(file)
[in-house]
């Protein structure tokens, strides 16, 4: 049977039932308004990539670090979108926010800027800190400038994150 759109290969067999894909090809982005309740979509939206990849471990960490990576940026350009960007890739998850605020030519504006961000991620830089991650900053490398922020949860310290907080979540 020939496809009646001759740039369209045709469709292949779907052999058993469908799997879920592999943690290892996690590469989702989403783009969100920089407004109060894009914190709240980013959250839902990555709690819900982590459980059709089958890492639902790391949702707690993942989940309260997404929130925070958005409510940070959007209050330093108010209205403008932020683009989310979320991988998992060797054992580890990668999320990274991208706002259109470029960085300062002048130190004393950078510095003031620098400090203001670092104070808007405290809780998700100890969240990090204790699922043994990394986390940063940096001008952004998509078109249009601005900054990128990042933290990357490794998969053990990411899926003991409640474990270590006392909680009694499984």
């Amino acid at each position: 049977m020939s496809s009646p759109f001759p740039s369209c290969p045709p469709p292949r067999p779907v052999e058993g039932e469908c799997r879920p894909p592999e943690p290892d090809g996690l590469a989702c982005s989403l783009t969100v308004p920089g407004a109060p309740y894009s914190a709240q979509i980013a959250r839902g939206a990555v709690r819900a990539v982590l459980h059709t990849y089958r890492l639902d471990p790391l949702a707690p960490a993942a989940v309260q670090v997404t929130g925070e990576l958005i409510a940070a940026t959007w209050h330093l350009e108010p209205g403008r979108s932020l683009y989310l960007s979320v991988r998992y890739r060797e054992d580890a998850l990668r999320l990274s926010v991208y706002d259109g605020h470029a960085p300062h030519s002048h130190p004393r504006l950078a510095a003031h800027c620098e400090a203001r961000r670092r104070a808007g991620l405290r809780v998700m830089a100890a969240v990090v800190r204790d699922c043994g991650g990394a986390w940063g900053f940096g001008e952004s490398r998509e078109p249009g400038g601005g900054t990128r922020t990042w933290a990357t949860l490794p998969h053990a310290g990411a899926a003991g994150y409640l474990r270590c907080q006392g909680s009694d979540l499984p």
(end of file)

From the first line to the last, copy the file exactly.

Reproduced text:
[in-house]
């Protein structure tokens, strides 16, 4: 049977039932308004990539670090979108926010800027800190400038994150 759109290969067999894909090809982005309740979509939206990849471990960490990576940026350009960007890739998850605020030519504006961000991620830089991650900053490398922020949860310290907080979540 020939496809009646001759740039369209045709469709292949779907052999058993469908799997879920592999943690290892996690590469989702989403783009969100920089407004109060894009914190709240980013959250839902990555709690819900982590459980059709089958890492639902790391949702707690993942989940309260997404929130925070958005409510940070959007209050330093108010209205403008932020683009989310979320991988998992060797054992580890990668999320990274991208706002259109470029960085300062002048130190004393950078510095003031620098400090203001670092104070808007405290809780998700100890969240990090204790699922043994990394986390940063940096001008952004998509078109249009601005900054990128990042933290990357490794998969053990990411899926003991409640474990270590006392909680009694499984």
């Amino acid at each position: 049977m020939s496809s009646p759109f001759p740039s369209c290969p045709p469709p292949r067999p779907v052999e058993g039932e469908c799997r879920p894909p592999e943690p290892d090809g996690l590469a989702c982005s989403l783009t969100v308004p920089g407004a109060p309740y894009s914190a709240q979509i980013a959250r839902g939206a990555v709690r819900a990539v982590l459980h059709t990849y089958r890492l639902d471990p790391l949702a707690p960490a993942a989940v309260q670090v997404t929130g925070e990576l958005i409510a940070a940026t959007w209050h330093l350009e108010p209205g403008r979108s932020l683009y989310l960007s979320v991988r998992y890739r060797e054992d580890a998850l990668r999320l990274s926010v991208y706002d259109g605020h470029a960085p300062h030519s002048h130190p004393r504006l950078a510095a003031h800027c620098e400090a203001r961000r670092r104070a808007g991620l405290r809780v998700m830089a100890a969240v990090v800190r204790d699922c043994g991650g990394a986390w940063g900053f940096g001008e952004s490398r998509e078109p249009g400038g601005g900054t990128r922020t990042w933290a990357t949860l490794p998969h053990a310290g990411a899926a003991g994150y409640l474990r270590c907080q006392g909680s009694d979540l499984p």